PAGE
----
Although the law took effect in January 2013, it is still subject to further SEC regulation and restrictions. In fact, on July 10th, the SEC voted four-to-one to finalize rulings around Title II of the JOBS Act, which lifts the longtime ban on public solicitation. Title II, which went into effect September 23rd, creates a new type of offering called 506(c), which allows companies to freely advertise that they are fundraising to the general public through social networking websites such as Facebook or Twitter, as long as that promotion leads back to a platform that verifies that investors are accredited before granting access to the investment offering.
Although companies have to enter new filings with the SEC prior to doing any solicitation, this announcement is a positive for crowdfunding companies and entrepreneurs alike. The SEC expects to propose Title III of the Act, which will allow non-accredited investors to participate and invest this Fall. Insiders believe Title III will likely be voted on and passed by early 2014.
All of these new changes and opportunities for financing endeavors have created an atmosphere that opens new financing doors for entrepreneurs, and especially minority entrepreneurs, on a daily basis. But entrepreneurs are cautioned to invest the time to learn about financing options and secure expert counsel prior to soliciting monies from the public.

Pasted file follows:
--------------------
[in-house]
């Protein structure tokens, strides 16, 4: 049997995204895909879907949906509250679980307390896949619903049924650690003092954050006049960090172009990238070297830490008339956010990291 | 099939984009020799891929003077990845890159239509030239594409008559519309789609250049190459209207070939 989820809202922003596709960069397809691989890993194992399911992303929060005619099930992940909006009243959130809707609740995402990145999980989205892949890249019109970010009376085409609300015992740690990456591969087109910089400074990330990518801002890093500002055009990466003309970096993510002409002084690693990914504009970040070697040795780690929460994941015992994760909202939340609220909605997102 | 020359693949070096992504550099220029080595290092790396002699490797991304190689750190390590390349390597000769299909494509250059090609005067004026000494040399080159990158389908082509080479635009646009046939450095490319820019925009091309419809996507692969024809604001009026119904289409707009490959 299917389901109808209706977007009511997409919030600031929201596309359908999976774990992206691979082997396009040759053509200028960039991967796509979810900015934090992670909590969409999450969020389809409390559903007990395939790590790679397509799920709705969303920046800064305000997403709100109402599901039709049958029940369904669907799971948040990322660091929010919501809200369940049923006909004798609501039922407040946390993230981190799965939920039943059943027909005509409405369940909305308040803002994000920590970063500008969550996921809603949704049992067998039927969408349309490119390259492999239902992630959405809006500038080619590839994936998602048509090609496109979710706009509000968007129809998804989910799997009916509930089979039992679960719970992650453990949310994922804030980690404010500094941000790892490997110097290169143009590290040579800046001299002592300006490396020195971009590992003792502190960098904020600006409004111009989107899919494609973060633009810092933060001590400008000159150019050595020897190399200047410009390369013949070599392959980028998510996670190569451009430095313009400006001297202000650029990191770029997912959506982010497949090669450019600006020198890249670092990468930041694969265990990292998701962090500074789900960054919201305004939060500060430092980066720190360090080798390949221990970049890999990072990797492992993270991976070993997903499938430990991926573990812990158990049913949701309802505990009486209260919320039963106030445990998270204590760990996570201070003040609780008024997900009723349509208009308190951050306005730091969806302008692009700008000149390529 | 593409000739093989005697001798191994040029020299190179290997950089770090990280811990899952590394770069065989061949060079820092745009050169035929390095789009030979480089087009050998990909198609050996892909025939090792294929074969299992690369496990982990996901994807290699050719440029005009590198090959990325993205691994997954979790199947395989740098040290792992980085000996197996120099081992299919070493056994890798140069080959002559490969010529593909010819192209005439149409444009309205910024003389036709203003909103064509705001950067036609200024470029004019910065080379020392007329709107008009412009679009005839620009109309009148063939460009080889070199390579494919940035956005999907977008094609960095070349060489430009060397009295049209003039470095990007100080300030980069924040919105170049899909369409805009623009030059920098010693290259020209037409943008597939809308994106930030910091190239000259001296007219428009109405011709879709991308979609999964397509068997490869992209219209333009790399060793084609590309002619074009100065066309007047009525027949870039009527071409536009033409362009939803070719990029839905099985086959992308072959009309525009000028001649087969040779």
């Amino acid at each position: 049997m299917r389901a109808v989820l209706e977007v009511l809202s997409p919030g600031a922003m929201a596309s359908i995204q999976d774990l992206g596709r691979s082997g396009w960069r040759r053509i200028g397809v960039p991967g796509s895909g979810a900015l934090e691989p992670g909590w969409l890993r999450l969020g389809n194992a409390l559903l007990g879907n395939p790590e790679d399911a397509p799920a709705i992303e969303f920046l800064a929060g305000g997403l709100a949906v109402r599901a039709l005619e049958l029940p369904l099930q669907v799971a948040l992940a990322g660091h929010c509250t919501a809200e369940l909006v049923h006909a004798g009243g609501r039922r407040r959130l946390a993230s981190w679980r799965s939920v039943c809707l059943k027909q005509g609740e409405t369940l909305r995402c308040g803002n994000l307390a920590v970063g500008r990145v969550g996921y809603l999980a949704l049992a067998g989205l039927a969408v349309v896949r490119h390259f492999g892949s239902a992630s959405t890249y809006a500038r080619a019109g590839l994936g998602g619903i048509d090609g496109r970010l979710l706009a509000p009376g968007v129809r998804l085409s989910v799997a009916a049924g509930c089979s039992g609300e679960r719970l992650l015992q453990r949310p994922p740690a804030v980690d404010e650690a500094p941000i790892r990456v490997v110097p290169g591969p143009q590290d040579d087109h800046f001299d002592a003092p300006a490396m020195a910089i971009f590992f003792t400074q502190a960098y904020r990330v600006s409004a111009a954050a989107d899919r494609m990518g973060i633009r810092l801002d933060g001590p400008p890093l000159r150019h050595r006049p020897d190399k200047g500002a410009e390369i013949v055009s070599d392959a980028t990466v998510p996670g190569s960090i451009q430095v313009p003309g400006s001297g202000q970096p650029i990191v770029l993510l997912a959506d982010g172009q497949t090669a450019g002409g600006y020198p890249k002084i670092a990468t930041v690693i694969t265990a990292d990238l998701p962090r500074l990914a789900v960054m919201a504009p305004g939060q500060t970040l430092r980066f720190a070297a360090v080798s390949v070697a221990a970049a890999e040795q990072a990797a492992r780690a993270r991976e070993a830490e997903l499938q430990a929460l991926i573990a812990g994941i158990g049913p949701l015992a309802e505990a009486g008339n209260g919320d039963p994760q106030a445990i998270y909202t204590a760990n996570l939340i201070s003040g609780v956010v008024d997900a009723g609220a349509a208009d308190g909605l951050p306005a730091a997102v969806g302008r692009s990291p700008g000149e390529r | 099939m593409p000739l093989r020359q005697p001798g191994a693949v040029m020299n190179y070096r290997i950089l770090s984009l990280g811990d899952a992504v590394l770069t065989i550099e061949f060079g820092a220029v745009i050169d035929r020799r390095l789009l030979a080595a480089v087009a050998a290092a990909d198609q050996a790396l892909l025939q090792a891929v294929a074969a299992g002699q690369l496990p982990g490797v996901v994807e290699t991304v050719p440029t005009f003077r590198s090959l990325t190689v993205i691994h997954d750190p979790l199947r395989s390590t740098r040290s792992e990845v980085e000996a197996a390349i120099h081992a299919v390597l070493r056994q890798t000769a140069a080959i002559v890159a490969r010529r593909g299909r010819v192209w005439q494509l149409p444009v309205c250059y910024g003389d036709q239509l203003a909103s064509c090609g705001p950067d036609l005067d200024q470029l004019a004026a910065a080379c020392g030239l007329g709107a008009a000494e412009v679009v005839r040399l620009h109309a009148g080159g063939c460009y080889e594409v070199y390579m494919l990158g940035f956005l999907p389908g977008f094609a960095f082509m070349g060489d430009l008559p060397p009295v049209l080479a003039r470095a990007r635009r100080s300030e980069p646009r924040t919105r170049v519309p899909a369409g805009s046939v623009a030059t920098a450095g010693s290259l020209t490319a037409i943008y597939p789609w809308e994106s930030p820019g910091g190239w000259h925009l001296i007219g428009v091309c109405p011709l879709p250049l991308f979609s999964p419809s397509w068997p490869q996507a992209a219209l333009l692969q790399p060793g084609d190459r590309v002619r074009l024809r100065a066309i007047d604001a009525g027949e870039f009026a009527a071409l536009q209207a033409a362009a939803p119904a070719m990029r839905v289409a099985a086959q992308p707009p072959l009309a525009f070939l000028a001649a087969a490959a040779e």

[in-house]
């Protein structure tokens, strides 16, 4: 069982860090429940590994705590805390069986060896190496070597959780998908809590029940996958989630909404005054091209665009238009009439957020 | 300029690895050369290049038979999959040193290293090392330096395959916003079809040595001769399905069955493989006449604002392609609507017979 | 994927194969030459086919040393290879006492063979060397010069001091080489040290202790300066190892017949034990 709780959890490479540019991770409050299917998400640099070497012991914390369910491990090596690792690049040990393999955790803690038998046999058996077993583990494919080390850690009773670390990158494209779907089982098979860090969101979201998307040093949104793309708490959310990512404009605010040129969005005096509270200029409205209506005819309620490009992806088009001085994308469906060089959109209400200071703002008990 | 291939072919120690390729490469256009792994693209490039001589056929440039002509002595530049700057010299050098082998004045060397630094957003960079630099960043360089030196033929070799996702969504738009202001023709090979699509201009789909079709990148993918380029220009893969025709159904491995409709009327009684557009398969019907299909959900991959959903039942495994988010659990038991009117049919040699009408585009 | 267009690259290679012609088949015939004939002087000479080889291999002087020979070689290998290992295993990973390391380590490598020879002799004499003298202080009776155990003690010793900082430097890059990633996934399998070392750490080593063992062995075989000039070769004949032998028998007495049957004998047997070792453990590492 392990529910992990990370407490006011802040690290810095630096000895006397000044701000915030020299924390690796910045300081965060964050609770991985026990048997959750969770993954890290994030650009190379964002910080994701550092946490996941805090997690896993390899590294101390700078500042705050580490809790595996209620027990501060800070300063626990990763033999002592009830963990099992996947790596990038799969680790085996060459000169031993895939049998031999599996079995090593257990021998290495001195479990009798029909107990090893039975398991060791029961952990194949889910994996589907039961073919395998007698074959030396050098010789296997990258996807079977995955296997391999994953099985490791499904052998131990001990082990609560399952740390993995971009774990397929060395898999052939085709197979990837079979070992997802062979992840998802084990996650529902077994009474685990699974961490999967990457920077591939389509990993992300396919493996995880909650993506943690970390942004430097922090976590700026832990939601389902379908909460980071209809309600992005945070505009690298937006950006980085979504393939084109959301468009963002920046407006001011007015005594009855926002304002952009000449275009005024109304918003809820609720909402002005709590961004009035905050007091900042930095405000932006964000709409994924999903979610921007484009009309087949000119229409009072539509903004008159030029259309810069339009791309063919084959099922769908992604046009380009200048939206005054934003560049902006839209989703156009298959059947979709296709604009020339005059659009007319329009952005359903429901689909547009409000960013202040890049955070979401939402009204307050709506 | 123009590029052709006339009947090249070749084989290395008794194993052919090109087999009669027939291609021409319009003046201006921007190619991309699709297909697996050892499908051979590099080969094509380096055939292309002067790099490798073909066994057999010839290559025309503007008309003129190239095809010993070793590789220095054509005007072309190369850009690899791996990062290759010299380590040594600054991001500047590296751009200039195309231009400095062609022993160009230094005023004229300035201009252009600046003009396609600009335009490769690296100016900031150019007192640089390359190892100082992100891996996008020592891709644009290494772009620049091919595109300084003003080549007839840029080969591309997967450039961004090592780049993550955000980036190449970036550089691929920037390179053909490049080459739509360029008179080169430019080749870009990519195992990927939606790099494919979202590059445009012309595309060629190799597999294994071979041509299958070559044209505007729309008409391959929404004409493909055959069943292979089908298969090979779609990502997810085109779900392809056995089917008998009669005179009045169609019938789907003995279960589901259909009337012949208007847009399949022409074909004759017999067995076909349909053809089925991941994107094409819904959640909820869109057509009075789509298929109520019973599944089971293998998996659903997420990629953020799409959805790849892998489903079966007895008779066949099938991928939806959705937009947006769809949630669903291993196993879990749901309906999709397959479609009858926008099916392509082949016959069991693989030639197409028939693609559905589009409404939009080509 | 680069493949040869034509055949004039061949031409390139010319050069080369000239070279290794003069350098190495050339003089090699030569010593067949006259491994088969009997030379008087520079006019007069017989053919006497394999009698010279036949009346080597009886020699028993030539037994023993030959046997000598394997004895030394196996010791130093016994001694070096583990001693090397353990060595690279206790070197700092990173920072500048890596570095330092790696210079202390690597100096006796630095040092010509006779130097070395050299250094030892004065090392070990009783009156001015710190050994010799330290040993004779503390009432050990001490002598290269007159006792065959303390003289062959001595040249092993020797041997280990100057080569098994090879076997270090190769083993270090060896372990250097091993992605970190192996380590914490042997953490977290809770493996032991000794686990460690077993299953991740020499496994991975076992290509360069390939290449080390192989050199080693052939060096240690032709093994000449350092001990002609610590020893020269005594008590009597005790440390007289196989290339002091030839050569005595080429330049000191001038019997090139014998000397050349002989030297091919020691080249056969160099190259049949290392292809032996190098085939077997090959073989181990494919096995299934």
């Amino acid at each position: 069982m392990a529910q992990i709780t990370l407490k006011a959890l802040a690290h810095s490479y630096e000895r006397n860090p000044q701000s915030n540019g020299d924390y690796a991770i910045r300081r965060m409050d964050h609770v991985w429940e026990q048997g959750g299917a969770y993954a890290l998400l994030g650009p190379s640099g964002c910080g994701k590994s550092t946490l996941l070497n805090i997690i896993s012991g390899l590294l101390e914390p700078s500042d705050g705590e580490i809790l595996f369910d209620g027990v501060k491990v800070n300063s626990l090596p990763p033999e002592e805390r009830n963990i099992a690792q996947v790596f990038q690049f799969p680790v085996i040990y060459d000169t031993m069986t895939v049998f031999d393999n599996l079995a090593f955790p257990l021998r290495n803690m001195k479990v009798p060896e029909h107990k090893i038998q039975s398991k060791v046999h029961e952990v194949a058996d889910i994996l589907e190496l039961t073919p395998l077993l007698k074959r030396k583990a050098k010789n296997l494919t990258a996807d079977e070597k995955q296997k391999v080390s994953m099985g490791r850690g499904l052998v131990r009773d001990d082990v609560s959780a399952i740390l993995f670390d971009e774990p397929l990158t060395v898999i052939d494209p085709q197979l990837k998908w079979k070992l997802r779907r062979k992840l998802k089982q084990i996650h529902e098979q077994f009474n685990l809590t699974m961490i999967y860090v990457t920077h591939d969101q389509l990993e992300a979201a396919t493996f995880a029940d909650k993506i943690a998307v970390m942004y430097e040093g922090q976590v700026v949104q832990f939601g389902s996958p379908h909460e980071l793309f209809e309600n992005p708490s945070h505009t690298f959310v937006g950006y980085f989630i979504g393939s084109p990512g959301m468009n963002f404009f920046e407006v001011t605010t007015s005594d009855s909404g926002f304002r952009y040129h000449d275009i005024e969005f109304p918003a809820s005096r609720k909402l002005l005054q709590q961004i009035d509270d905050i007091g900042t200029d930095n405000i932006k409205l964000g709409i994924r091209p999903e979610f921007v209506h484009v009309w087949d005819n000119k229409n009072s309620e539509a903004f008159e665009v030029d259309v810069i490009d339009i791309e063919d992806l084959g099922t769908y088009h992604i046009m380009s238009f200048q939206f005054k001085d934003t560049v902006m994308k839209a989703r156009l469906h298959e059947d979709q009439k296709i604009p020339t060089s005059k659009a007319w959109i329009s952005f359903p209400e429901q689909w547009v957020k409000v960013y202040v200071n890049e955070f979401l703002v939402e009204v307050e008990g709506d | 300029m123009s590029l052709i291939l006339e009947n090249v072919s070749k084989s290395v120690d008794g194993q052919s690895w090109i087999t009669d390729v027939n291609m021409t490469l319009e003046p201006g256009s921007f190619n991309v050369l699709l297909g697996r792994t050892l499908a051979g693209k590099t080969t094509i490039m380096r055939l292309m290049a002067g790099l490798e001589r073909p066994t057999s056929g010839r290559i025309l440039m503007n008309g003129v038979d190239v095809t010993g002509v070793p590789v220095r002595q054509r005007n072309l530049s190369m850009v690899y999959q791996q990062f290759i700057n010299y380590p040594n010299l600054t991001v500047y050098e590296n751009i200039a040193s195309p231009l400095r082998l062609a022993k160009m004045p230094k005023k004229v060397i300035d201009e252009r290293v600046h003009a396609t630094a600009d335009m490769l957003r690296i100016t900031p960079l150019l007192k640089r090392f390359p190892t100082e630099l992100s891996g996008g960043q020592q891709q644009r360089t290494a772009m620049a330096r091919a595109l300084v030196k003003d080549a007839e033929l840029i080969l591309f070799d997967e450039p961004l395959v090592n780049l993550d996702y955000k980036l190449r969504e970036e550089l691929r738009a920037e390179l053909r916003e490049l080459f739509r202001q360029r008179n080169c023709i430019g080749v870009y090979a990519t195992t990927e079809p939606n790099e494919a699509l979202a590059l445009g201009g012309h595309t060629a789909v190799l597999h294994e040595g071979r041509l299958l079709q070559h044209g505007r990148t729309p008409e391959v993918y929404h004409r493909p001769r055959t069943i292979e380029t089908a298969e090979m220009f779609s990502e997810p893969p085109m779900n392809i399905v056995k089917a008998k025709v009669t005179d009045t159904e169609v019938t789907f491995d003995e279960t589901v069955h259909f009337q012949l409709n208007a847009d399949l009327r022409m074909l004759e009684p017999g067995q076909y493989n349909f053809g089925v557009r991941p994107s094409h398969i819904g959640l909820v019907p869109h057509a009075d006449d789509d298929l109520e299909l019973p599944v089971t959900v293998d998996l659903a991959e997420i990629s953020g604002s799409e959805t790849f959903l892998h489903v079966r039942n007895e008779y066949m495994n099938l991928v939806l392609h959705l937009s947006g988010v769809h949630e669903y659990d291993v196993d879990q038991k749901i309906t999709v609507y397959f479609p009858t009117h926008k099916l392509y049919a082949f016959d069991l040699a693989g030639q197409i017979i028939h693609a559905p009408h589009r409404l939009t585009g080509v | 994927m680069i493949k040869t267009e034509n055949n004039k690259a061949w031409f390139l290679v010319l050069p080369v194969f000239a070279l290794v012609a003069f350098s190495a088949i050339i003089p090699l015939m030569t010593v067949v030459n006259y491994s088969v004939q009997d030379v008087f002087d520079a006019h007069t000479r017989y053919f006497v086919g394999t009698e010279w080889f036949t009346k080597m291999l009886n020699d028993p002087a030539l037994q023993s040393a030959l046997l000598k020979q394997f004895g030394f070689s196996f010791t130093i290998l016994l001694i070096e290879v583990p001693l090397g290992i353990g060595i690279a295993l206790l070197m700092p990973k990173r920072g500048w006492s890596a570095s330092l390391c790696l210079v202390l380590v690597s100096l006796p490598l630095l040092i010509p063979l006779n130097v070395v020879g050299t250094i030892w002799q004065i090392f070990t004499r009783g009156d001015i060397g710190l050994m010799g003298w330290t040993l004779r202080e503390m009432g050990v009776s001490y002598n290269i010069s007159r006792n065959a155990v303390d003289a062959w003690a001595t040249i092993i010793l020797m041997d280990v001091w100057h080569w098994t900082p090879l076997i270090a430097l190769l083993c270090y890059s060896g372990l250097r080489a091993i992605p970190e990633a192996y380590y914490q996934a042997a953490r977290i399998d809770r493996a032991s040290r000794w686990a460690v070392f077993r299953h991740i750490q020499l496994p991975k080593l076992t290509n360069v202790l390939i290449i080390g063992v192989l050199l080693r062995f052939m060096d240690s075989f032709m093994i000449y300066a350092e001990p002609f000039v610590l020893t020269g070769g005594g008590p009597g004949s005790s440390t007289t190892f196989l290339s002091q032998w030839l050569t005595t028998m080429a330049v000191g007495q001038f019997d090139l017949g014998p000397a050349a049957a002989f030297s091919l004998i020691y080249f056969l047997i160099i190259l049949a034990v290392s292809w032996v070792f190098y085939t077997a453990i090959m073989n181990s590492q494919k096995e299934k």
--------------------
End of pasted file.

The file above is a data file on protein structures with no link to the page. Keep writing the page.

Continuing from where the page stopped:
- Latoya Livingston is a Washington-D.C.-based attorney with years of legal experience working in the private and public sector. Currently, Attorney Livingston serves as a Senior Attorney and the Earle K. Moore Fellow at MMTC.
- Maurita Coley, Vice President and Chief Operating Officer of MMTC, is the former Executive Director of Capital Area Asset Builders and a former Partner at the Davis Wright Tremaine Law and Cole Raywid & Braverman law firms. She earned her law degree from Georgetown Law where she was a recipient of the 2011 Paul R. Dean Award, and she holds a BA in Communications from Michigan State University. Coley served on the BET executive management team in the 1990s.